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How to prepare a good business plan?

This article is intended for people who have an idea for a business and want to plan their activities accordingly in order to implement it.

It can also be addressed to budding entrepreneurs intending to launch a new product or service on the market, as well as those looking for sources of funding for an ongoing or planned business activity. In each of these cases, it will be necessary to develop a business plan to support the development of the business on the market.

The article discusses fundamental concepts, rules and objectives of creating a business plan. It presents the elements of a standard business plan and the criteria determining its adequacy.

The concept, functions and aims of a business plan

The more there are conditions and factors increasing the uncertainty of actors in the market economy, the greater is the role of planning. The right focus of a company’s activities depends on a well-drafted plan in which the objectives and the means of achieving them are defined on the basis of a thorough analysis of the market, the company’s environment, the industry, customers, etc.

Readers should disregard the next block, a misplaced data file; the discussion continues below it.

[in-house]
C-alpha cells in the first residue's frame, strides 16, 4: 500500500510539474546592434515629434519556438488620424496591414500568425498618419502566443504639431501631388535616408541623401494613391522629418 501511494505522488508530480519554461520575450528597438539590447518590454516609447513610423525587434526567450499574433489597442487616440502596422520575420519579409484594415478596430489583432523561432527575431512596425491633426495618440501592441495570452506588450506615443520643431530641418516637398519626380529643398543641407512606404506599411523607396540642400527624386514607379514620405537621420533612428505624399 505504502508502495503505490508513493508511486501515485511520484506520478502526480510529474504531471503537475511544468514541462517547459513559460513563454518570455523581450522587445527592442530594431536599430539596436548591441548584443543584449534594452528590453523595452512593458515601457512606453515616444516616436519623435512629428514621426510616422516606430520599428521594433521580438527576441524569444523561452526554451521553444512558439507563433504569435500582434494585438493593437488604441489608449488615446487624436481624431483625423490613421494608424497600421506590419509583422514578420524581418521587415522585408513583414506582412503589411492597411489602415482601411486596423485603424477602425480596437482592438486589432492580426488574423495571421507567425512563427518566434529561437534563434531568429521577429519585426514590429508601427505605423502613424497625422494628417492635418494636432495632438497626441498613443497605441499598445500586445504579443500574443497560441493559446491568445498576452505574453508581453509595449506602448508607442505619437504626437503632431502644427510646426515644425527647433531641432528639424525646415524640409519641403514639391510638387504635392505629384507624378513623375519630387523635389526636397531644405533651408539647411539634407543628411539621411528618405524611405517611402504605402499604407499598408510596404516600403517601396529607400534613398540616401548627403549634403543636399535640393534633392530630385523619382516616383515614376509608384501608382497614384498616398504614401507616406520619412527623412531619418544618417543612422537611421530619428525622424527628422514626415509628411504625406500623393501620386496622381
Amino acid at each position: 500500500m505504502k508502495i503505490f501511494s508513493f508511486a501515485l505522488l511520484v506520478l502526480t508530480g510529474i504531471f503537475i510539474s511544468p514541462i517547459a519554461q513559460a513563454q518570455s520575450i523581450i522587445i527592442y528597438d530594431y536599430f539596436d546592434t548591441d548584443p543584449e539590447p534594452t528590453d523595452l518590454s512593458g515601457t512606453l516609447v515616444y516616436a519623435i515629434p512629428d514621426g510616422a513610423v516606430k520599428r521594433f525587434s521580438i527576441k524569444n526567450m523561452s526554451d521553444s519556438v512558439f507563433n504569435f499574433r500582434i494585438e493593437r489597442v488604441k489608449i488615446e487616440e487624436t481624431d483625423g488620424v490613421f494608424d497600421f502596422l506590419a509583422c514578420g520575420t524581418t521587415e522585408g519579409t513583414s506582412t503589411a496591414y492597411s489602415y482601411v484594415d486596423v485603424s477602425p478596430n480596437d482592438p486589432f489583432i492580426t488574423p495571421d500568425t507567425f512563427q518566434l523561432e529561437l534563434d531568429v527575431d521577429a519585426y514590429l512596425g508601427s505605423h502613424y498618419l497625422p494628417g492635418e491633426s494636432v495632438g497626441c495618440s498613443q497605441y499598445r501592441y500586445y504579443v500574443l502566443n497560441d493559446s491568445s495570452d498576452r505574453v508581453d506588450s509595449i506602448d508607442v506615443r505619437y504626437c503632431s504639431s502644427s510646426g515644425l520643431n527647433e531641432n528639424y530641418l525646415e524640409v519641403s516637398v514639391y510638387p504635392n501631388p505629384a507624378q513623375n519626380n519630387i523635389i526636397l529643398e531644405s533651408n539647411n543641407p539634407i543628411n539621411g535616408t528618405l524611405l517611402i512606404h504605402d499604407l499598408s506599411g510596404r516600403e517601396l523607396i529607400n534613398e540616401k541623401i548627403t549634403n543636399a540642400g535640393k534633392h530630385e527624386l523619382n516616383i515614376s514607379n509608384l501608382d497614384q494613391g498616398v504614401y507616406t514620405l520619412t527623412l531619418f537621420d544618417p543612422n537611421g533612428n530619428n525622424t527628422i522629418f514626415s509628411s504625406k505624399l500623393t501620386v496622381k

The business plan aims to turn the entrepreneur’s ideas into reality, reduce the uncertainty of operations and lower the risk of making wrong decisions1. According to Szukalski, a business plan is a set of documents which, on the basis of historical data (in the case of existing entities) and the assessment of the company’s strategic situation, include a projection of its objectives and ways of achieving them, taking into account all existing conditions, i.e. financial, market-related, marketing, organisational, personnel and technological aspects.2

The business plan should provide answers to the questions as to what the enterprise wants to achieve and when, how it wants to achieve it and who should do it, and what the sources and ways of financing the venture will be.3 

The business plan is a planning and decision-making tool, both within the enterprise, e.g. for managers or owners, and for external parties, such as banks, investment funds or business partners. A summary of business plan functions and example aims of can be found below.